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Can You Change Your Personality After 30?

Attention, twentysomethings: Now is the time to change yourself for the better, if ever. Because if you’re older than 30, there’s a good chance your personality will stay more or less the same for the remainder of your life, studies say. That might seem like terribly uninspiring news, but it does have its loopholes.

Brian Little, a University of Cambridge psychology lecturer and author of Me, Myself, and Us: The Science of Personality and the Art of Well-Being, told Melissa Dahl at Science of Us that by the age of 30, a personality is “half-plastered.” The five prominent personality traits psychologists consider are openness, conscientiousness, extroversion, agreeableness, and neuroticism—traits that don’t fluctuate according to moods, but are most likely core characteristics, with about 40 to 50 percent of our personality coming from genes. In fact, certain traits can show up within days of being born, although evolve quite rapidly throughout childhood.

Yes, there’s a strong genetic component to our personality that’s generally stable throughout our lives. That doesn’t mean it’s fixed, exactly, but that the rate of change greatly slows compared to childhood, adolescence, and your early twenties. It becomes more consistent. Dahl also quotes Paul T. Costa at the National Institutes of Health, who said, “What you see at 35, 40 is what you’re going to see at 85, 90.” Yikes.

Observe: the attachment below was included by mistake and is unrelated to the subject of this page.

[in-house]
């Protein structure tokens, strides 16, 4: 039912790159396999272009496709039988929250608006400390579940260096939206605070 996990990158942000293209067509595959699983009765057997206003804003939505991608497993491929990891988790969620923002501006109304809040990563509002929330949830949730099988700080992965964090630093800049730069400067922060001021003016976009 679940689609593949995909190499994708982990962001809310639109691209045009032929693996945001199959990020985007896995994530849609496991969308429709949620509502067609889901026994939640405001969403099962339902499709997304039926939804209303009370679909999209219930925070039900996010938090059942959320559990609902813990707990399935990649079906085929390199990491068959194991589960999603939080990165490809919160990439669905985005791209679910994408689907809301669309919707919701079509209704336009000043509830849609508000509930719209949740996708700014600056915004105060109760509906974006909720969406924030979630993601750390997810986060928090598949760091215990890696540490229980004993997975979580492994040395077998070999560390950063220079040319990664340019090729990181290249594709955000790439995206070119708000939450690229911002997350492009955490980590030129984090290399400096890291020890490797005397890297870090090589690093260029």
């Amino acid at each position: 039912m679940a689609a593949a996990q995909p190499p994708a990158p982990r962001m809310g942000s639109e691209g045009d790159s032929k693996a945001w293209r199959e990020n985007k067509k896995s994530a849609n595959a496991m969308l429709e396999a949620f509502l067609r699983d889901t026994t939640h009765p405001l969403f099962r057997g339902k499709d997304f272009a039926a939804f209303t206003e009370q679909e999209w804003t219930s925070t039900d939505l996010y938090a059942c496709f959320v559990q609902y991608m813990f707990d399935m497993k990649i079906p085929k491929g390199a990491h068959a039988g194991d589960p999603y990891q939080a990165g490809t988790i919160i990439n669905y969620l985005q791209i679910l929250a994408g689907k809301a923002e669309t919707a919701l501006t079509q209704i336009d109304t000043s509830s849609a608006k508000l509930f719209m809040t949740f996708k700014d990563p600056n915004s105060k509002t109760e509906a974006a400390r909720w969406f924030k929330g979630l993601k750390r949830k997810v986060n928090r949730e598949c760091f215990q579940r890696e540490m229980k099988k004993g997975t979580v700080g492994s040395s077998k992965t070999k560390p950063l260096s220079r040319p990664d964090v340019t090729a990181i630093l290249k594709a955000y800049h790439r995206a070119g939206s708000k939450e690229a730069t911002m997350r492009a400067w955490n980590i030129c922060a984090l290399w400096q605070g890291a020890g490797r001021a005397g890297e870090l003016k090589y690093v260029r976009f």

Still, it’s not a rigid timeline: “There’s nothing magical about age 30,” Costa said. Rather, it’s about maturity, with the 30s being a developmental arc: It’s likely college is over, most of the “firsts” are over, and life generally becomes a little more settled—so, too, does your personality.

But it’s nothing a little faking can’t fix. Little argues that we can still choose to act against our natures. Our basic personality traits may not change, but our behavior and how we choose to express ourselves can decidedly be at odds with our true selves if the situation calls for it. An example, he said, would be an introvert playing the part at a social event, or a disagreeable person just trying to be nice.

“Acting out of character,” as it’s known, comes more naturally the more it’s practiced. Little warns, however, that too much of this can cause anxiety—heart starts pounding, muscles get tense—a typical stress reaction. Consider how an introvert might need some “alone time” to recharge after playing the part of a social butterfly for a while, he said.

From 30 to 90, milestones will occur, no doubt, and be the catalysts that could soften your heart, instill cynicism, or dramatically change your outlook on life: marriage, children, heartbreak, deaths, success, failure. Certain personality traits may eventually just be a part of who you are, but it’s how you express them and the choices you make that unlock the genetic shackles.

Image by Torrie, licensed under Creative Commons.